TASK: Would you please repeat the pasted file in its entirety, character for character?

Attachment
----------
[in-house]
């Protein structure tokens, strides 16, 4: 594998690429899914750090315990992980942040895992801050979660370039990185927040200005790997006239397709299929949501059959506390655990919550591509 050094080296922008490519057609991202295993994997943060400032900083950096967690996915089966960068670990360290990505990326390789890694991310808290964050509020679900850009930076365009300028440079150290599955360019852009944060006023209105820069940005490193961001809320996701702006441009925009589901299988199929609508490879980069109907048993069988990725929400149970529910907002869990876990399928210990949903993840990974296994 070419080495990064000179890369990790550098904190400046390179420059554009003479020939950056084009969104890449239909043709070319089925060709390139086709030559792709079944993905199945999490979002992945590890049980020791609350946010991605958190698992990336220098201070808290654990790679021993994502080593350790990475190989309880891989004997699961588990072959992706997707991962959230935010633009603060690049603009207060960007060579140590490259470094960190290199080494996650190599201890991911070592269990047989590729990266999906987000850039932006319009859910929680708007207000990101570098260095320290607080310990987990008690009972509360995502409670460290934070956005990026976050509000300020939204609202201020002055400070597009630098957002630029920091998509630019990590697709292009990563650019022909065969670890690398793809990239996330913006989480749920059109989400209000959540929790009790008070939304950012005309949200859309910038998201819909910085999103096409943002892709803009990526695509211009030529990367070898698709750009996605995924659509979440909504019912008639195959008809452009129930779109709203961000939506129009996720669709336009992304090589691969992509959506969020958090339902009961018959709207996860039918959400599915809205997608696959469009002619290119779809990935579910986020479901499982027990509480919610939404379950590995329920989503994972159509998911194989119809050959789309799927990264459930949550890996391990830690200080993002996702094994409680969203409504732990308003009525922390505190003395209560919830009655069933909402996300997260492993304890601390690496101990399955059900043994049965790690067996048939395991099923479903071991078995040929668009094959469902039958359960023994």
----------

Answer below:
[in-house]
């Protein structure tokens, strides 16, 4: 594998690429899914750090315990992980942040895992801050979660370039990185927040200005790997006239397709299929949501059959506390655990919550591509 050094080296922008490519057609991202295993994997943060400032900083950096967690996915089966960068670990360290990505990326390789890694991310808290964050509020679900850009930076365009300028440079150290599955360019852009944060006023209105820069940005490193961001809320996701702006441009925009589901299988199929609508490879980069109907048993069988990725929400149970529910907002869990876990399928210990949903993840990974296994 070419080495990064000179890369990790550098904190400046390179420059554009003479020939950056084009969104890449239909043709070319089925060709390139086709030559792709079944993905199945999490979002992945590890049980020791609350946010991605958190698992990336220098201070808290654990790679021993994502080593350790990475190989309880891989004997699961588990072959992706997707991962959230935010633009603060690049603009207060960007060579140590490259470094960190290199080494996650190599201890991911070592269990047989590729990266999906987000850039932006319009859910929680708007207000990101570098260095320290607080310990987990008690009972509360995502409670460290934070956005990026976050509000300020939204609202201020002055400070597009630098957002630029920091998509630019990590697709292009990563650019022909065969670890690398793809990239996330913006989480749920059109989400209000959540929790009790008070939304950012005309949200859309910038998201819909910085999103096409943002892709803009990526695509211009030529990367070898698709750009996605995924659509979440909504019912008639195959008809452009129930779109709203961000939506129009996720669709336009992304090589691969992509959506969020958090339902009961018959709207996860039918959400599915809205997608696959469009002619290119779809990935579910986020479901499982027990509480919610939404379950590995329920989503994972159509998911194989119809050959789309799927990264459930949550890996391990830690200080993002996702094994409680969203409504732990308003009525922390505190003395209560919830009655069933909402996300997260492993304890601390690496101990399955059900043994049965790690067996048939395991099923479903071991078995040929668009094959469902039958359960023994």